Helping Congolese rape victims to speak out in front of local audiences is one facet of a larger effort to change the culture, along with increased criminal prosecutions, legal clinics and special police units. The speaking serves several purposes, raising awareness locally and internationally, as well as helping the women recover their confidence as well as their voices in a country "where women tend to be beaten down anyway," according to the article. (Embedded in the online article is a video showing one event where women were encouraged to speak, so you can watch this amazing tale unfold.)

For every person who comes to this site after searching for "how to be eloquent," these speeches are models of simplicity--and all the more powerful for the lack of flowery rhetoric which would be superfluous here. It's the cold, hard facts, dramatic enough in their own right, that cut through the culture of ignoring the problem. Concrete and sticky, these words demand that you listen: "There was no dinner. It was me who was dinner." The next time you're searching for an elaborate turn of phrase, consider "simple power," and see whether you can transform your speech into something this extraordinary.

Advice to Palin: "Lose the wink"

A hat tip to my most loyal readers, my parents, who sent a link to McClatchy Newspapers' columnist Diane Stafford piece urging Sarah Palin to "lose the wink" as a negative precedent for professional women seeking to present themselves effectively. Stafford notes:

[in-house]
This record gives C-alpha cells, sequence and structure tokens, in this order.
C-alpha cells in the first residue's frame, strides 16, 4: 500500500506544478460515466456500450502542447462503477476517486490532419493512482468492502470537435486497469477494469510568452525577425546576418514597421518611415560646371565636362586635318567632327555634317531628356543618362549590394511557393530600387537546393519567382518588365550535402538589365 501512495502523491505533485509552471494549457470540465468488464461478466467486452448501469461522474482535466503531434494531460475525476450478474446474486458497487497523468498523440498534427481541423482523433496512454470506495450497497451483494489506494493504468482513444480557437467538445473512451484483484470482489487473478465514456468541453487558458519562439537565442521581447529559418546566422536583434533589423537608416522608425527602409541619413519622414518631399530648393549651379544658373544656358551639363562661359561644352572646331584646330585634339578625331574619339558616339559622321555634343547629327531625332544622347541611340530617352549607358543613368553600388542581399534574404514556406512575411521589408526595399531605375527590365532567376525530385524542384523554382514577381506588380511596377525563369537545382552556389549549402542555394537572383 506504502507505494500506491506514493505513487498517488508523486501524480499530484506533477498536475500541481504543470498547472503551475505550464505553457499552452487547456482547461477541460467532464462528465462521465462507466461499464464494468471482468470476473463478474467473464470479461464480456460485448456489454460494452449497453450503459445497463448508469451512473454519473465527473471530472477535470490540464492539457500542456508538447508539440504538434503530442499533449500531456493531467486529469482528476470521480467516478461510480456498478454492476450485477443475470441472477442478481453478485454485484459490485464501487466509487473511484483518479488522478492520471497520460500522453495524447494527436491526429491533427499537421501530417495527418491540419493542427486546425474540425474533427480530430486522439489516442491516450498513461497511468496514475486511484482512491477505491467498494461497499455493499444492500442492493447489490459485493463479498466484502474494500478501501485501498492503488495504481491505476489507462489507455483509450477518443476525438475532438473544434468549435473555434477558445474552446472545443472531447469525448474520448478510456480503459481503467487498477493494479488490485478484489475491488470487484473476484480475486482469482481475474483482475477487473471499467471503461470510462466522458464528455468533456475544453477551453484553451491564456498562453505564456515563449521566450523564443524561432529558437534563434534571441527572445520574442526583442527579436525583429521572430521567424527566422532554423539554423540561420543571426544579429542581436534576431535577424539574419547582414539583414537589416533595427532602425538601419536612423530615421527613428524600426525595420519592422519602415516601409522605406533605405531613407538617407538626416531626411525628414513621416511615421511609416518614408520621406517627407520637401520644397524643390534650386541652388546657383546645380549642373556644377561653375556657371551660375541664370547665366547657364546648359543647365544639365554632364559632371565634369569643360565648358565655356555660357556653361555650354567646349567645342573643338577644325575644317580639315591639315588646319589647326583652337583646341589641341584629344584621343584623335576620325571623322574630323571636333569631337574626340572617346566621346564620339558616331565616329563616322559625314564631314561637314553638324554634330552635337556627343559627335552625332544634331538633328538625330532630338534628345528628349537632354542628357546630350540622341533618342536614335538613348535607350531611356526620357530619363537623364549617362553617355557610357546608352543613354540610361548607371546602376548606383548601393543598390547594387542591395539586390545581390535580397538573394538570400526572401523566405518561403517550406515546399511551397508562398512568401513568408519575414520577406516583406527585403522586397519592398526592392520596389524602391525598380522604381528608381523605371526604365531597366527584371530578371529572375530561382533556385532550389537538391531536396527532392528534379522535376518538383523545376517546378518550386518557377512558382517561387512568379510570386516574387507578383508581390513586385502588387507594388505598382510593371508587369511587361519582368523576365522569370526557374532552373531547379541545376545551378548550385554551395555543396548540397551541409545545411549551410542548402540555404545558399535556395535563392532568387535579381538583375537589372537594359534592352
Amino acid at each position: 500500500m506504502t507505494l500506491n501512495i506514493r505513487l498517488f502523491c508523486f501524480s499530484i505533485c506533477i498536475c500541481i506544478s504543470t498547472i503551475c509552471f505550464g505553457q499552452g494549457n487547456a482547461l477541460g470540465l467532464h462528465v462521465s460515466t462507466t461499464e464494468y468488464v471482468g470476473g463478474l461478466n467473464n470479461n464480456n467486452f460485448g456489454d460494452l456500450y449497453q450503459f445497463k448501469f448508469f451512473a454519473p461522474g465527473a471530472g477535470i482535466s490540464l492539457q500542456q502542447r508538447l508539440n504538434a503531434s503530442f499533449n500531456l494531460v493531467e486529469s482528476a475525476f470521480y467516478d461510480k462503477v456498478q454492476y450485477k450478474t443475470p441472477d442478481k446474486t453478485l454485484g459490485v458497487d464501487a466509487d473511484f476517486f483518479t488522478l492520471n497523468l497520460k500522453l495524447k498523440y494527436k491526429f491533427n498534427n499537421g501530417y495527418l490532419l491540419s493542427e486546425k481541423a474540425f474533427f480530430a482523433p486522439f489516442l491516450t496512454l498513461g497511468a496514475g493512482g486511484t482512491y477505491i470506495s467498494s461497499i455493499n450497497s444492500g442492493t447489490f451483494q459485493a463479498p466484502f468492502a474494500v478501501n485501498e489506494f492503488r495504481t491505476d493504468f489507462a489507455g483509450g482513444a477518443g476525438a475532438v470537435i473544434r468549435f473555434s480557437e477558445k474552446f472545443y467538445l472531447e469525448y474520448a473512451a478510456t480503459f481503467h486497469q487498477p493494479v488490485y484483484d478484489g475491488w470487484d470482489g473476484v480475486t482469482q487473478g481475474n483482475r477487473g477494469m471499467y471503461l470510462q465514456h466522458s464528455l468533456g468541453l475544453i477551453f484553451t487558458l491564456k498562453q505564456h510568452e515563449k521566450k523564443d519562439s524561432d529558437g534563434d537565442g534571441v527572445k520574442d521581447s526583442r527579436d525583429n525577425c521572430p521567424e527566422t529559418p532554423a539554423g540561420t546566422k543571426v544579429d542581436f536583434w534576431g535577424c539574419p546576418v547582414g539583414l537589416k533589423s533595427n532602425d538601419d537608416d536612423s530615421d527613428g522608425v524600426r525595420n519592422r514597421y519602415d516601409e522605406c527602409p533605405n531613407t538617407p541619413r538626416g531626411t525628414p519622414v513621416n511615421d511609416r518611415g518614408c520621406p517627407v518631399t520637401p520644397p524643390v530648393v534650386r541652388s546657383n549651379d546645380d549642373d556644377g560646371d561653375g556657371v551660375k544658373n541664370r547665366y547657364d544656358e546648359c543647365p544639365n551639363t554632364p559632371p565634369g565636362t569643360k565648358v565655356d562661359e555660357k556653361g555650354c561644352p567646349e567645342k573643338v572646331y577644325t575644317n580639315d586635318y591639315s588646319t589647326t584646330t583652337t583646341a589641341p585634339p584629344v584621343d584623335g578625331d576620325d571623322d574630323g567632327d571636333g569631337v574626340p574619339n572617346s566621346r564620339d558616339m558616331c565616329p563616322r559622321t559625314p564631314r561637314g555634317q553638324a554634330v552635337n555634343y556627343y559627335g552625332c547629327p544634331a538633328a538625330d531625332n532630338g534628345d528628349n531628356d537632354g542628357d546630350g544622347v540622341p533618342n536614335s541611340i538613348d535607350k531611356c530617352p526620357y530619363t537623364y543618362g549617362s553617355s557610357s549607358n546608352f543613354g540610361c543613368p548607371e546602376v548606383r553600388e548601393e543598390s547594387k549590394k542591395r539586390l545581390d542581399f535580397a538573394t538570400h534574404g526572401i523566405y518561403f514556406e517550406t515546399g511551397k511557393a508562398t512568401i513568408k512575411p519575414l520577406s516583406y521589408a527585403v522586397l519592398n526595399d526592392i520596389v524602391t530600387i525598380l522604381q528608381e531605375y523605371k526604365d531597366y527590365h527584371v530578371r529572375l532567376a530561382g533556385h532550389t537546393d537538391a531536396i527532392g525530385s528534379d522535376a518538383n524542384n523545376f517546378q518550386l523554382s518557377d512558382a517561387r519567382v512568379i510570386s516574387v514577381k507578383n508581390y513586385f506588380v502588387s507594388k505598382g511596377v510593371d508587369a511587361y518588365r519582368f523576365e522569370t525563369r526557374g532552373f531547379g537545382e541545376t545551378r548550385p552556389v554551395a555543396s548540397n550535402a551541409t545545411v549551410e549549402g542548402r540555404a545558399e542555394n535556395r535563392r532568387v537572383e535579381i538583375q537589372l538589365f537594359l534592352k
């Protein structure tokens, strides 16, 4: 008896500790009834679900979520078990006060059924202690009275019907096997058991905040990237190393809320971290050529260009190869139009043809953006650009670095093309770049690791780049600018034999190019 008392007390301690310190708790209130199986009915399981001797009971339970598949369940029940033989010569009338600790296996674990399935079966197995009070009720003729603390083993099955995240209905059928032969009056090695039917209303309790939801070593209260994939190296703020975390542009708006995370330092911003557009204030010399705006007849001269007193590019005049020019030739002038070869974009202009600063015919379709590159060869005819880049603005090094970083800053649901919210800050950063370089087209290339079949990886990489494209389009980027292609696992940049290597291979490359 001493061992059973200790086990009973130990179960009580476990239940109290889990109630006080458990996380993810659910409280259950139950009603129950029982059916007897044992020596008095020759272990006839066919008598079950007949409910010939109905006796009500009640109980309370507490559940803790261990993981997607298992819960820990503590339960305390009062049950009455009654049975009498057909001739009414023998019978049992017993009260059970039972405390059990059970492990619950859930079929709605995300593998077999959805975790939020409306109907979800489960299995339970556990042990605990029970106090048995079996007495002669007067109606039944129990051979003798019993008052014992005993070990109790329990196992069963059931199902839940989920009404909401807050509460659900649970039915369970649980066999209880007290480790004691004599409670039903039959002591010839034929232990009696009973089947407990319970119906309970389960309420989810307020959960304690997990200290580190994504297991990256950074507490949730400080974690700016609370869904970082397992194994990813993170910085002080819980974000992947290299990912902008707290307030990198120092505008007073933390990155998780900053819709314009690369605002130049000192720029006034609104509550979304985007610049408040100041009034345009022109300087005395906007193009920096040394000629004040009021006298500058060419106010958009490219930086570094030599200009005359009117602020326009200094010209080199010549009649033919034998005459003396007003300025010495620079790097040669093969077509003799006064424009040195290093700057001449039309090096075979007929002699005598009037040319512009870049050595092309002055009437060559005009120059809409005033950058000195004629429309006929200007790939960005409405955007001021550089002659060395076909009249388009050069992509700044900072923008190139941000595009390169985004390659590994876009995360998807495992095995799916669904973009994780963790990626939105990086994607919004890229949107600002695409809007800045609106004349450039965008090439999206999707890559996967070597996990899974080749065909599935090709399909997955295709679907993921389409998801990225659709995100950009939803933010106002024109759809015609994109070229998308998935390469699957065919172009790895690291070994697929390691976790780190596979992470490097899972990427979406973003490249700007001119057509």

This isn't about party politics or ideology. It's about professional presentation. Female candidates — for the corner office or political office — face a different scrutiny than men. Women have to work harder to break sexist stereotypes...Many professional women also are disappointed to hear a public figure speak in a "valley girl" delivery, the manner of speech in which the voice rises at the ends of sentences...That's not good when a woman is trying to project competence.
I've heard women on all sides of the political spectrum wonder aloud or express concerns about both of this year's prominent women candidates, Palin and Sen. Hillary Clinton -- much as I often hear women critique another woman speaker at professional conferences. In politics as in public speaking, part of the concern stems from a sense that women have historically had fewer opportunities to speak and often aren't taken seriously as speakers, adding to the pressure on women speakers to "make good" and represent the gender well. (The double-edged sword here: I've seen plenty of women decry other women speakers, in circumstances where they wish they'd had the opportunity--as if one women gaining access to an audience damages other women's chances.) In Palin's case, far from attracting women to the campaign, her efforts seem to have attracted more men and raised concerns from more women. What do you experience when you speak? (Photo of Palin from McCain-Palin campaign website.)